- How has the Muslim Brotherhood responded to the January 25 Revolution?
- Who are the Muslim Brotherhood Youth?
- What are some common misconceptions in the United States about the Brotherhood youth?
- What are the generational challenges the Muslim Brotherhood faces?
- How can the United States effectively engage with these groups?
Since the January 25 Revolution of 2011 that ousted Hosni Mubarak, the Muslim Brotherhood (MB) has emerged as a legal entity operating the Freedom and Justice Party (FJP). That party won a strong plurality in the 2011-2012 parliamentary elections as well as claiming the presidency. But while the group was one of the primary beneficiaries of the revolution, its future is clouded by serious generational divides within the organization. The MB is led by an aged leadership whose formative experience was the mihna (ordeal) of the 1960's when the state tried to stamp out the Islamist movement. This hardened the group's leaders and put a premium on secrecy and organizational security. Although individuals under the age of 35 make up a large share of the MB's membership, their participation is modeled on the principle of "listen and obey." This overbearing hierarchy has already led to splits within the MB and will continue to present challenges going forward. These youth merit attention not only as a challenge to the Brotherhood's organizational cohesion, but also as a potential conduit for expanding U.S. engagement with the group. This study presents several recommendations on how the United States can incorporate MB youth into engagement efforts, including understanding but not gaming divisions in the organization, expanding engagement beyond a handful of MB senior leaders, leveraging existing outreach programs to include MB youth, and cultivating leadership buy-in for youth engagement efforts.
The Muslim Brotherhood Is Trending in Political Significance
- The group has emerged as a legal entity operating the Freedom and Justice Party, which won a strong plurality in parliament as well as the presidency.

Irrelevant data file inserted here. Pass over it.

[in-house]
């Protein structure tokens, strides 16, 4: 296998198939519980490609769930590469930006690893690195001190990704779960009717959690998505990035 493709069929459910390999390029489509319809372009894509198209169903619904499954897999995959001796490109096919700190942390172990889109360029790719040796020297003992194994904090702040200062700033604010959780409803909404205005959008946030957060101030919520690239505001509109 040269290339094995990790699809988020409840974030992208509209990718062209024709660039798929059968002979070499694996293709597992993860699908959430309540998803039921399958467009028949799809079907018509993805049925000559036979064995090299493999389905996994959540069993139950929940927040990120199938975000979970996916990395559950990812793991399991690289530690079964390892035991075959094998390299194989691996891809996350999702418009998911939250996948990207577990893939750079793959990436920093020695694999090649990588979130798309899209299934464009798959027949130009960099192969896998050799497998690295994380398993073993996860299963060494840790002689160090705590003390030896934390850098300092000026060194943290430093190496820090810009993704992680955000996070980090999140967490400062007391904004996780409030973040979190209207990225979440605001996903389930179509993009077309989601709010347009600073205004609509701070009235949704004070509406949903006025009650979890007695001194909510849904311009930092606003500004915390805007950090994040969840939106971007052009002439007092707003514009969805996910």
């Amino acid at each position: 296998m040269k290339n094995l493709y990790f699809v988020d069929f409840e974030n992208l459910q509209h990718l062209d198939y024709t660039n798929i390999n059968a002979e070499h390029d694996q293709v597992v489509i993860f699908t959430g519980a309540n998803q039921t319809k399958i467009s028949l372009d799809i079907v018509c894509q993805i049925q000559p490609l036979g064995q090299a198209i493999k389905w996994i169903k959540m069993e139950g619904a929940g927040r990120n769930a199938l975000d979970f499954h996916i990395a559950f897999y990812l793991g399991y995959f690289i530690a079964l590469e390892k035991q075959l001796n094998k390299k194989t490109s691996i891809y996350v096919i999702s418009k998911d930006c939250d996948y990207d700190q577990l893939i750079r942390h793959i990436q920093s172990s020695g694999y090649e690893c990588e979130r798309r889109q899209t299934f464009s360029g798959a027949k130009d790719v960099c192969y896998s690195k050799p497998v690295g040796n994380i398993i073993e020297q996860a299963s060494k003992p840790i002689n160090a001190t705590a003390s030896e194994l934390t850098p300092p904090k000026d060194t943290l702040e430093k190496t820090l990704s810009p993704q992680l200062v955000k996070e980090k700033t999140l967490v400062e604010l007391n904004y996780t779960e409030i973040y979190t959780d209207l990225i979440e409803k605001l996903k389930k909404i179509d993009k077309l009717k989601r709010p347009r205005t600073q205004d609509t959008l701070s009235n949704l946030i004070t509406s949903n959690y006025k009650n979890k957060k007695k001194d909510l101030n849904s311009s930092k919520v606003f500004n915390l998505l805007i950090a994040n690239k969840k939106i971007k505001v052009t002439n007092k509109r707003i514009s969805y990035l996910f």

- Internal challenges remain.
Youth Play Key Roles in the Group, But With Limited Influence
- Individuals under 35 are central to outreach efforts and as organizational "muscle," manning demonstrations used to communicate demands and challenge political competitors.
- Youth participation is modeled on a principle that puts them in a position of deference to an aging leadership, creating friction regarding not only their involvement, but also on the issues of mission prioritization, gender equality and minority rights, as well as the scope of political change.
- Chafing at such restrictions has led several of the best and brightest to separate from the Brotherhood, although these factions do not pose a significant electoral challenge to the Freedom and Justice Party.
- The real significance of these splinter groups is in laying down issue markers that the Brotherhood feels compelled to adopt.
U.S. Officials Are Paying Closer Attention, but Run the Risk of a Skewed View
- Some U.S. misperception may result from the fact that disproportionate attention is paid to splinter groups despite the fact that the majority of the youth cohort remains committed to the Brotherhood.
- Understand divisions within the MB, but don't try to game them. The rationale for including MB youth in the engagement process is to better understand a complex, diverse organization and not to play on splits within the MB or determine who does and does not speak for the MB.
- Regularize and routinize engagement, including among members of Congress and FJP parliamentarians, to reduce politicization of engagement efforts. Engagement will be most effective when it has bipartisan support in the United States and embeds contact with the MB as part of broader engagement with Egypt's profusion of political parties.
- Expand engagement to the grassroots level, targeting youth leaders and student union activists outside the major cities. A particular blind spot for the United States are the emerging leaders within the Brotherhood who are based outside major urban areas. It would benefit the United States to expand its contacts with young leaders from these outlying areas in order to provide a fuller understanding of the MB's rural membership.
- Leverage existing outreach programs to include MB youth. In a period of budget constraints and competing priorities, the good news is that the U.S. government already has existing programs that can be used to expand engagement to incorporate MB youth.
- Cultivate MB leader buy-in for youth engagement efforts. Due to the hierarchical nature of the MB, outreach to the youth wing will have to be coordinated with senior leadership.
The research described in this report was sponsored by the RAND Initiative for Middle Eastern Youth and conducted within the RAND Center for Middle East Public Policy, part of International Programs at the RAND Corporation.
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